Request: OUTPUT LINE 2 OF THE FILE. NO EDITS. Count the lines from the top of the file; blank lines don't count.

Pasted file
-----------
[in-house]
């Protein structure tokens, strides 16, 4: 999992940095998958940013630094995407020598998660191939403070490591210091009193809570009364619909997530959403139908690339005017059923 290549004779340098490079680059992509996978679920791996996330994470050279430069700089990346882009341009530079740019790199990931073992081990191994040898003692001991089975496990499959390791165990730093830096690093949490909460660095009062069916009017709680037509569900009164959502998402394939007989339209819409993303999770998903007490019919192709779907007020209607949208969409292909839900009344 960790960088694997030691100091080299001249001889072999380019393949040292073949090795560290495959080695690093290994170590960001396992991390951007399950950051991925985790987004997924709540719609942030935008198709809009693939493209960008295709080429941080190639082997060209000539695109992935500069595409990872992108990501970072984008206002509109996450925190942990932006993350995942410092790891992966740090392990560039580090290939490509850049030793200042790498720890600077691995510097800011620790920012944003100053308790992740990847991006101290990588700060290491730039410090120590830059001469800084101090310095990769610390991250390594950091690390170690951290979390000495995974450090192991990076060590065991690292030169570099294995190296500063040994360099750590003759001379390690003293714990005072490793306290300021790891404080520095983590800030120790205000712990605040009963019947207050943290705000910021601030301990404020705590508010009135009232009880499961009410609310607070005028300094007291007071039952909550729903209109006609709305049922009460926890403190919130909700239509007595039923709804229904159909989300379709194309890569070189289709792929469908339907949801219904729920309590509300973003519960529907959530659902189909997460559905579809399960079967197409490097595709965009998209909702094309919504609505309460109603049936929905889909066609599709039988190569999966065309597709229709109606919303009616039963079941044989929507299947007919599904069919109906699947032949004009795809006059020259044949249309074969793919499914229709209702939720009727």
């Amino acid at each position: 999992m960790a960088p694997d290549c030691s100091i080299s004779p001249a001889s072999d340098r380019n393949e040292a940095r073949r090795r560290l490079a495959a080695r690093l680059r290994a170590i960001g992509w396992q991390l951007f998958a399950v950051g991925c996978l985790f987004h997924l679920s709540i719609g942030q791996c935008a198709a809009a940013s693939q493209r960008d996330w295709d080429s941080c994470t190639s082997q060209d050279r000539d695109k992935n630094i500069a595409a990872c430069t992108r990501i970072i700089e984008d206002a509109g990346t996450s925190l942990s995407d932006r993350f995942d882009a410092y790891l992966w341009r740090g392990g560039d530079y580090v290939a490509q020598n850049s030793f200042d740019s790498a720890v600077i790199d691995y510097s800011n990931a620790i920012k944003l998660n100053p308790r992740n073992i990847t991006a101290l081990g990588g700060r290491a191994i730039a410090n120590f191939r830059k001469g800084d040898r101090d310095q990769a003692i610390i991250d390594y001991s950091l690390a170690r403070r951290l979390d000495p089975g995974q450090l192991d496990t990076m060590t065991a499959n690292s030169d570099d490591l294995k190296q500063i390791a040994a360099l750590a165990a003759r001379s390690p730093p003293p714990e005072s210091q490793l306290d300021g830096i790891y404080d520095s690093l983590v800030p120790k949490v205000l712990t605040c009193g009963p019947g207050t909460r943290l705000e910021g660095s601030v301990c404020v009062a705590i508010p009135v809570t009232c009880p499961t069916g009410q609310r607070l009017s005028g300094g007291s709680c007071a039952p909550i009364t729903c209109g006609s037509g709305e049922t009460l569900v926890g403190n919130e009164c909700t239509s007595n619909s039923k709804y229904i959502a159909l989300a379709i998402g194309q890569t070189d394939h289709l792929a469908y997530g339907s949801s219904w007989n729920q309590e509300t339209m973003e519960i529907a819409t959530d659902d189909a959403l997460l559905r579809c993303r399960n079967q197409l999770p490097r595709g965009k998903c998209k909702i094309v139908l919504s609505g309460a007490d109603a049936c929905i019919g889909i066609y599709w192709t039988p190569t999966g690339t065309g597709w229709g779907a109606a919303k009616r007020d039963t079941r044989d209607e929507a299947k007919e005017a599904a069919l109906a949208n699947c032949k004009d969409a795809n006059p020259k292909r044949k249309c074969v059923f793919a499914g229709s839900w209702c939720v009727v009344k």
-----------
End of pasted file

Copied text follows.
């Protein structure tokens, strides 16, 4: 999992940095998958940013630094995407020598998660191939403070490591210091009193809570009364619909997530959403139908690339005017059923 290549004779340098490079680059992509996978679920791996996330994470050279430069700089990346882009341009530079740019790199990931073992081990191994040898003692001991089975496990499959390791165990730093830096690093949490909460660095009062069916009017709680037509569900009164959502998402394939007989339209819409993303999770998903007490019919192709779907007020209607949208969409292909839900009344 960790960088694997030691100091080299001249001889072999380019393949040292073949090795560290495959080695690093290994170590960001396992991390951007399950950051991925985790987004997924709540719609942030935008198709809009693939493209960008295709080429941080190639082997060209000539695109992935500069595409990872992108990501970072984008206002509109996450925190942990932006993350995942410092790891992966740090392990560039580090290939490509850049030793200042790498720890600077691995510097800011620790920012944003100053308790992740990847991006101290990588700060290491730039410090120590830059001469800084101090310095990769610390991250390594950091690390170690951290979390000495995974450090192991990076060590065991690292030169570099294995190296500063040994360099750590003759001379390690003293714990005072490793306290300021790891404080520095983590800030120790205000712990605040009963019947207050943290705000910021601030301990404020705590508010009135009232009880499961009410609310607070005028300094007291007071039952909550729903209109006609709305049922009460926890403190919130909700239509007595039923709804229904159909989300379709194309890569070189289709792929469908339907949801219904729920309590509300973003519960529907959530659902189909997460559905579809399960079967197409490097595709965009998209909702094309919504609505309460109603049936929905889909066609599709039988190569999966065309597709229709109606919303009616039963079941044989929507299947007919599904069919109906699947032949004009795809006059020259044949249309074969793919499914229709209702939720009727």